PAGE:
Alan Clendenin remembers when Anita Bryant hawked orange juice and bigotry in the late 1970s. And as the newly-elected Vice Chair of the Florida Democratic Party (FDP), he wants to work to ensure the existence of a state party dedicated to defending all of its ideals, including LGBT rights.
Clendenin, 53, who serves as a member of the Democratic National Committee, lost his bid for state party chairmanship last month to fellow FDP member Allison Tant of Tallahassee by a vote of 587 to 507. He says his focus now is to further the party’s objectives in his new position.
In his race for the chairmanship, Clendenin received the endorsements of both the Florida Democratic Black Caucus and the Democratic Hispanic Caucus.
The newly-installed vice chair remembers when Anita Bryant, a former Miss America contestant who was serving as national spokesperson for Florida’s citrus industry at the time, led a successful 1977 campaign to repeal an anti-discrimination ordinance in Miami-Dade County. With her vocal opposition, voters repealed the law 69 to 31 percent.
Clendenin said the city, like much of America at the time, wasn’t a place where gays and lesbians could openly reveal their sexual orientation. “It was not a warm and welcoming place,” he recalls, adding that he and others in the gay community felt isolated.
But Bryant’s anti-gay crusade made things even worse.
“She was a household figure. She was someone whom everyone connected to: mom and America and apple pie. And when she took this stand, it validated the hatred [for gays and lesbians] around the state. It provided fuel to those flickering flames.”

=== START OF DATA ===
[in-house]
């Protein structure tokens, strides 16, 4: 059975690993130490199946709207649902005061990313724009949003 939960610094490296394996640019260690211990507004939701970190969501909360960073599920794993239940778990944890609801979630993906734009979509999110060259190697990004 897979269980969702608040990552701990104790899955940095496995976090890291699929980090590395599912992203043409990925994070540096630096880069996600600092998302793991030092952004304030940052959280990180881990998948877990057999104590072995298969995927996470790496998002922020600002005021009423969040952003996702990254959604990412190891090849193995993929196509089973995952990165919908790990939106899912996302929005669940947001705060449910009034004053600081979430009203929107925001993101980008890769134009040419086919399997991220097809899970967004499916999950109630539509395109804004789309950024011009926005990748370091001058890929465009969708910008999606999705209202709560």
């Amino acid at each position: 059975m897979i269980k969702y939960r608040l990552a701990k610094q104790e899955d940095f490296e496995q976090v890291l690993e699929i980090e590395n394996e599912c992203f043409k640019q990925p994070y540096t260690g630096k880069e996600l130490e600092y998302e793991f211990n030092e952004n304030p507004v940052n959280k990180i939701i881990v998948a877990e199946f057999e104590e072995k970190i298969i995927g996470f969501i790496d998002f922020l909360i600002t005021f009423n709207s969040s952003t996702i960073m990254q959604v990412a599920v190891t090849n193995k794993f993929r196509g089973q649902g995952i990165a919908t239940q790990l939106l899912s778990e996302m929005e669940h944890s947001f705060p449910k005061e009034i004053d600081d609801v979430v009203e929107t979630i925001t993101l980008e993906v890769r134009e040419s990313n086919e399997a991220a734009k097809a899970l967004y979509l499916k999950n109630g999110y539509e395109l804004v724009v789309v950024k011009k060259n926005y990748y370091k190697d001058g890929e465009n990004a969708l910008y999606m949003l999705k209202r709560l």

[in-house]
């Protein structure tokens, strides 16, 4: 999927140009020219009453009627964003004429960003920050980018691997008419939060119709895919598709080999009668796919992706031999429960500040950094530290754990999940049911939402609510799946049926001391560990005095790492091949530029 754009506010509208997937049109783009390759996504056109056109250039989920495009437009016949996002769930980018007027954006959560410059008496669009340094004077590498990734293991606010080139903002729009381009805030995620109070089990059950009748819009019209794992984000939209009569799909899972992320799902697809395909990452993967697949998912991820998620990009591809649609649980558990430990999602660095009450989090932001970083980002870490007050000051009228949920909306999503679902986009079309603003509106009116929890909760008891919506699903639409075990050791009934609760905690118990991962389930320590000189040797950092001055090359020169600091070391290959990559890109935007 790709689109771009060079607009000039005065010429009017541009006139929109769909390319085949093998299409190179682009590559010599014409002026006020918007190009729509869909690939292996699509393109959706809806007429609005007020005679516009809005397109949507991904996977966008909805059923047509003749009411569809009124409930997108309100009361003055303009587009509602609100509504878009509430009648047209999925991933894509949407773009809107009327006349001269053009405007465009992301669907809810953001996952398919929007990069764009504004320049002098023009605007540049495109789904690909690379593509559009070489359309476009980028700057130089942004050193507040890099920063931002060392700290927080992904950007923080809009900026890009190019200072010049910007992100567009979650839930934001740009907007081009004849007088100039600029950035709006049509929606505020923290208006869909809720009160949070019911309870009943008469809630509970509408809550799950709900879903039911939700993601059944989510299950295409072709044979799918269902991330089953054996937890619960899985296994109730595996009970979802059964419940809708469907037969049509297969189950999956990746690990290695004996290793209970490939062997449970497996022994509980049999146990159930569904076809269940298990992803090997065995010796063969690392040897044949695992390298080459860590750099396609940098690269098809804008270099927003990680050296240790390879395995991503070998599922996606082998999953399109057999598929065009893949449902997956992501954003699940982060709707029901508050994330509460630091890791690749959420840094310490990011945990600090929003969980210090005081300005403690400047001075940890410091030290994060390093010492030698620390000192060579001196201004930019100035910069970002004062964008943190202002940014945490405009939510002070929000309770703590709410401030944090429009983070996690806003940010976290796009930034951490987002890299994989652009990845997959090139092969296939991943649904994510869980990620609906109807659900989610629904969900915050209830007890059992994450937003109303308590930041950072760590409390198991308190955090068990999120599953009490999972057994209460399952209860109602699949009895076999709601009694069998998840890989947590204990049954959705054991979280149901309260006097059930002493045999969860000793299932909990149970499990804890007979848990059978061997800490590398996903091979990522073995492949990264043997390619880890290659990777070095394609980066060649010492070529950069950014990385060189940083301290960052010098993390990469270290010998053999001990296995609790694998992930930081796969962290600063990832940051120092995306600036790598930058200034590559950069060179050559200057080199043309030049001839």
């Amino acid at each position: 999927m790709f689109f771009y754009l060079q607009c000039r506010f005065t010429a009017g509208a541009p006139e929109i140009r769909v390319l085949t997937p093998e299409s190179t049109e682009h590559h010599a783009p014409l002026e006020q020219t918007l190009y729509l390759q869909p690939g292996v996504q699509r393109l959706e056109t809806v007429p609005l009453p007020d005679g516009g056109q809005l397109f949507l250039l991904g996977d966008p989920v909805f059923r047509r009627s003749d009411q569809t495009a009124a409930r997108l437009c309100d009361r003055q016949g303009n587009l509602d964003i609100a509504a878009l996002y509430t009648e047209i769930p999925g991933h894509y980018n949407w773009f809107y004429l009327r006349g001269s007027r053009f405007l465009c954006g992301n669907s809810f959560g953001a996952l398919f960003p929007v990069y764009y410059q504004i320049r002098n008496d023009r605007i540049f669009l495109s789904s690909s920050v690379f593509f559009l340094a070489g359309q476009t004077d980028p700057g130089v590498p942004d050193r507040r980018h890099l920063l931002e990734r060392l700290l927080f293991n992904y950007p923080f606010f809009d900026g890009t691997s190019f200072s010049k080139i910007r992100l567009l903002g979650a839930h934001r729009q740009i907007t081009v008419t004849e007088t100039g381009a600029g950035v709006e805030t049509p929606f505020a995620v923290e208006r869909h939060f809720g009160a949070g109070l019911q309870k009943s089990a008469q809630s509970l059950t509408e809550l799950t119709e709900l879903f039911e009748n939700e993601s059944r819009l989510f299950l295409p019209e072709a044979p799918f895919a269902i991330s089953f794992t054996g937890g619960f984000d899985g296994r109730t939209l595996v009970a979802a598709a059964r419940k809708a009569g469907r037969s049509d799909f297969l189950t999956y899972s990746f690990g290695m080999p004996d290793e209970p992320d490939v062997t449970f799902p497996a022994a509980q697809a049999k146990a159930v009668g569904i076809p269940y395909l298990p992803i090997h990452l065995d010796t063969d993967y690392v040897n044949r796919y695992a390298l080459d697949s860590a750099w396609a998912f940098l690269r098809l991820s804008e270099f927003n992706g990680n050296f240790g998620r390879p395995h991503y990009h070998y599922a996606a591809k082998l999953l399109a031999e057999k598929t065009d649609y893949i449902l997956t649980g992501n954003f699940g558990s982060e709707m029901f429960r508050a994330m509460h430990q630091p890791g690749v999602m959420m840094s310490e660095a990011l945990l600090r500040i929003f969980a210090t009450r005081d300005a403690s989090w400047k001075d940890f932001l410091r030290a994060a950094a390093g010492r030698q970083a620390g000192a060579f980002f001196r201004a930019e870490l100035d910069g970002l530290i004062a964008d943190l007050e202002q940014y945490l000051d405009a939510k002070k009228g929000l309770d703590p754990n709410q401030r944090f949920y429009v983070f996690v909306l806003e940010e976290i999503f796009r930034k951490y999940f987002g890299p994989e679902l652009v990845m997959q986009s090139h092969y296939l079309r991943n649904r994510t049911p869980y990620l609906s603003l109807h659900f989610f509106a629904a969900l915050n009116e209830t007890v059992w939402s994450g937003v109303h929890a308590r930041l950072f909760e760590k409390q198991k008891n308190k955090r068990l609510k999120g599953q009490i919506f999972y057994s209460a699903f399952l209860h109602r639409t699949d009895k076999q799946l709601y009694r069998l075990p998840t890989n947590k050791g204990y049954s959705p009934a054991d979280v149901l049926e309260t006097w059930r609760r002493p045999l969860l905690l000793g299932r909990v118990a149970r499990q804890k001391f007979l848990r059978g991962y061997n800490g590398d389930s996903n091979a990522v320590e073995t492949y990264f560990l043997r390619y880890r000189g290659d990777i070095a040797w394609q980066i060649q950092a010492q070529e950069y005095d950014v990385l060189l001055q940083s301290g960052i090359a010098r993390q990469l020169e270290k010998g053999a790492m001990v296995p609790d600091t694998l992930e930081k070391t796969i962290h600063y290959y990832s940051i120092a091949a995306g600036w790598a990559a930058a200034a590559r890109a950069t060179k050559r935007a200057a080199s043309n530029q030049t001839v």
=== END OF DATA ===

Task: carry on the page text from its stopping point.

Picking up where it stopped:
Times may have changed, but as William Faulkner wrote, the past isn’t the past, and Clendenin says another Anita Bryant is always just around the corner.
He notes one of the most recent was Rhonda Storms, a former Republican state senator who lost her campaign for Hillsboro County Property Appraiser. “She would have been a force our community had to battle for years. She was just a woman filled with hate,” said Clendenin.
In 2005, Storms led her fellow Hillsboro County commissioners to pass an ordinance that prohibited the county from promoting or recognizing LGBT pride events. “These people still exist in every community across our state. [Anita Bryant] could happen tomorrow. Our voices [have to be] heard louder than [their voices].”
Clendenin is proud of the progress made so far in the Sunshine State, and he’s optimistic about the future. “I can see an openly gay governor of Florida [being elected one day.] There’s been a generational shift. The world has changed and equality is now accepted by the majority of the population as the right path.”
But while Clendenin says that acceptance of gays and lesbians has moved beyond just “Will & Grace” and into wider pop culture, not enough people are ready yet.
He sees the ultimate LGBT rights issue, the legalization of same-sex marriage, being approved by the courts before it’s approved by a majority of voters. In 2008, 61 percent of Florida voters approved of a Constitutional amendment that bans same-sex marriage.
“We actually have to rely on the courts to strike it down. The Constitution should be never be used to take rights away,” Clendenin argues.
He also partly blames the leadership in the Florida Democratic Party for not doing enough to oppose the amendment, something he attributes to their fear that supporting LGBT rights too strongly could have cause them to lose voters on other issues.
“So many people who should have been our allies [but] the Florida Democratic Party was silent. It was a wake up call to me [and] one of the motivating factors [of why I decided to run for chair.] You have to stand for something.”